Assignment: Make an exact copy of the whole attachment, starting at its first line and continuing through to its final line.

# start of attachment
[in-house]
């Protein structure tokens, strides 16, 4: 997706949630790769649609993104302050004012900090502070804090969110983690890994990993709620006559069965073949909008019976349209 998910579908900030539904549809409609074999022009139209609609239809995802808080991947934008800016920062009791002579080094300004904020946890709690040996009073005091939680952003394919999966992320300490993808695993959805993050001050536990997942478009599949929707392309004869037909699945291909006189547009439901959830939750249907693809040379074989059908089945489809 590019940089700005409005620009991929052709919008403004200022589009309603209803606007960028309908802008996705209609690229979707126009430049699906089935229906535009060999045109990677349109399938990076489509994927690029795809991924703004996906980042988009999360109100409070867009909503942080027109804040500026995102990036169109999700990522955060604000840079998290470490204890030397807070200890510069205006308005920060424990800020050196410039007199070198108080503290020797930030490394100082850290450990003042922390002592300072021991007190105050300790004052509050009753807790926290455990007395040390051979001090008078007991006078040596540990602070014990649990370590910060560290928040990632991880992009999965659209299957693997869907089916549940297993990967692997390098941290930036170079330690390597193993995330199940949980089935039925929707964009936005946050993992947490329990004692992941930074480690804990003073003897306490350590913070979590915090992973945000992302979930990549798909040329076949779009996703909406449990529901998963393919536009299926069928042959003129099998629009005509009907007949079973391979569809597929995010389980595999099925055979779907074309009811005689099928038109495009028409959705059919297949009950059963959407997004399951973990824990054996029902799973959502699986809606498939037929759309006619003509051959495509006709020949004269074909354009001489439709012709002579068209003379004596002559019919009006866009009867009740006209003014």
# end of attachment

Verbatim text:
[in-house]
């Protein structure tokens, strides 16, 4: 997706949630790769649609993104302050004012900090502070804090969110983690890994990993709620006559069965073949909008019976349209 998910579908900030539904549809409609074999022009139209609609239809995802808080991947934008800016920062009791002579080094300004904020946890709690040996009073005091939680952003394919999966992320300490993808695993959805993050001050536990997942478009599949929707392309004869037909699945291909006189547009439901959830939750249907693809040379074989059908089945489809 590019940089700005409005620009991929052709919008403004200022589009309603209803606007960028309908802008996705209609690229979707126009430049699906089935229906535009060999045109990677349109399938990076489509994927690029795809991924703004996906980042988009999360109100409070867009909503942080027109804040500026995102990036169109999700990522955060604000840079998290470490204890030397807070200890510069205006308005920060424990800020050196410039007199070198108080503290020797930030490394100082850290450990003042922390002592300072021991007190105050300790004052509050009753807790926290455990007395040390051979001090008078007991006078040596540990602070014990649990370590910060560290928040990632991880992009999965659209299957693997869907089916549940297993990967692997390098941290930036170079330690390597193993995330199940949980089935039925929707964009936005946050993992947490329990004692992941930074480690804990003073003897306490350590913070979590915090992973945000992302979930990549798909040329076949779009996703909406449990529901998963393919536009299926069928042959003129099998629009005509009907007949079973391979569809597929995010389980595999099925055979779907074309009811005689099928038109495009028409959705059919297949009950059963959407997004399951973990824990054996029902799973959502699986809606498939037929759309006619003509051959495509006709020949004269074909354009001489439709012709002579068209003379004596002559019919009006866009009867009740006209003014």